Anti-avoidance rules and designated gifts

Anti-avoidance rule

A registered charity that receives a gift from another registered charity that is not at arm's length must spend 100% of the fair market value of the gift (determined at the time of the gift):

  • on its own charitable activities
  • on gifts to qualified donees that are at arm's length

A registered charity must meet this anti-avoidance spending requirement in the fiscal period the gift was received, or in the following fiscal period. If a charity does not spend the amount on time, it may be subject to a penalty of 110% of the amount that it failed to spend, or to revocation of its registered status.

Note

The anti-avoidance spending requirement is in addition to a charity's disbursement quota requirement.

If the donor charity chooses to designate the gift as outlined below, the recipient charity will not be subject to this additional spending requirement.

Designated gift

A designated gift is a type of gift made between registered charities that are not at arm's length.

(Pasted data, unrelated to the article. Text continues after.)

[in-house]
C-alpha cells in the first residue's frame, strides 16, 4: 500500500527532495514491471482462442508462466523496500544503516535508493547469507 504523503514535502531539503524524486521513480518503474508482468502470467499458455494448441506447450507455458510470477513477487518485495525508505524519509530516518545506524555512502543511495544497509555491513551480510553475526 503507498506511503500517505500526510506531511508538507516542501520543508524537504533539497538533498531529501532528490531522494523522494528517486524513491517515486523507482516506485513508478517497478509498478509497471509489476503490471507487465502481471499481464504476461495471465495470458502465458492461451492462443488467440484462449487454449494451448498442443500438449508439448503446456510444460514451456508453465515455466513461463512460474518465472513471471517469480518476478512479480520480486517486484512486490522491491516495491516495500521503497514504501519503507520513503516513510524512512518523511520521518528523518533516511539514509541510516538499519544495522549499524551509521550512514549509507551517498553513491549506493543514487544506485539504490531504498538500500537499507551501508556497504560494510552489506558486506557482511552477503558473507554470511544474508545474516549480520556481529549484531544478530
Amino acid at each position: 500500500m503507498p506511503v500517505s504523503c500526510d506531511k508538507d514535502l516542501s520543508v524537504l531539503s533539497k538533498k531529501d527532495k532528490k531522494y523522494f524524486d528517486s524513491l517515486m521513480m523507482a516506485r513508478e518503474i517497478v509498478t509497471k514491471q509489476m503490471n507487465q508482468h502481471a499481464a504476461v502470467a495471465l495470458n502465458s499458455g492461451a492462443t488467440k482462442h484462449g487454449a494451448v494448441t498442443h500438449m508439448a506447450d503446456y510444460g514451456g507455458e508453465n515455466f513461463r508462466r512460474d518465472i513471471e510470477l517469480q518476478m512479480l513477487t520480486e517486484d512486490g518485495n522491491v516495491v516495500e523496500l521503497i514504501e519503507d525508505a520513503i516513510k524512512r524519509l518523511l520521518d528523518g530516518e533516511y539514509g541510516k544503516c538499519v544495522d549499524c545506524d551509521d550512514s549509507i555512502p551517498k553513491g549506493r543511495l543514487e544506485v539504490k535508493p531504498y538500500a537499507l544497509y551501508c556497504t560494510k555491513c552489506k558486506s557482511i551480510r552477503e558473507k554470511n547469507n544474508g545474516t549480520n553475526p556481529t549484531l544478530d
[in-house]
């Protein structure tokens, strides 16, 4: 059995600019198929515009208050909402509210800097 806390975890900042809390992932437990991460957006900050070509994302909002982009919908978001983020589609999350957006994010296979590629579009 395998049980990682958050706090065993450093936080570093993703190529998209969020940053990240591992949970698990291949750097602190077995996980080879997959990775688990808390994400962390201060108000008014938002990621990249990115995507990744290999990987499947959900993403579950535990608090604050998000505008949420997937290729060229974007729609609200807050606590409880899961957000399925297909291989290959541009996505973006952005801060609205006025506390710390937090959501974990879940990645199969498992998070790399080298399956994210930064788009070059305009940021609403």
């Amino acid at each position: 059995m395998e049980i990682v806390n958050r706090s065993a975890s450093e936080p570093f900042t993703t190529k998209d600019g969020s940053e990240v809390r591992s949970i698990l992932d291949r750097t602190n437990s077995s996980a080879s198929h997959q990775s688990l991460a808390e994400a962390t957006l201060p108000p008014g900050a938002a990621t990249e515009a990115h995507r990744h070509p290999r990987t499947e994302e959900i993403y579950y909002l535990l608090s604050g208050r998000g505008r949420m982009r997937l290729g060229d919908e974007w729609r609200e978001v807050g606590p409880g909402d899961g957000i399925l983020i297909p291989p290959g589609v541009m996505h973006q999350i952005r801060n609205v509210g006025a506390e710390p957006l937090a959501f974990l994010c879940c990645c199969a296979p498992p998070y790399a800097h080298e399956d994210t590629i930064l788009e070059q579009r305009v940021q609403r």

To designate a gift, the donor charity must indicate the gift is a designated gift in its information return for the fiscal period in which the gift is made. Charities that need to report a designated gift can use Form T1236, Qualified Donees Worksheet / Amounts Provided to Other Organizations. On the blank line below the political activities question, write designated gift and the amount of the gift that is designated.

A donor charity cannot use the designated gift to satisfy its disbursement quota. Therefore, the amount of designated gifts included at line 5050 (gifts made to qualified donees) must be subtracted when a charity calculates if it has met its disbursement quota.

We recommend that the donor charity inform the recipient charity that a gift is a designated gift to allow the recipient charity to adequately track its own spending requirement for the fiscal period.

Note

If the recipient charity holds on to the designated gift and does not use the gift in its charitable activities or administration, it may subsequently have to consider the value of the designated gift when determining the average value of property not used directly in charitable activities or administration for the calculation of its disbursement quota.

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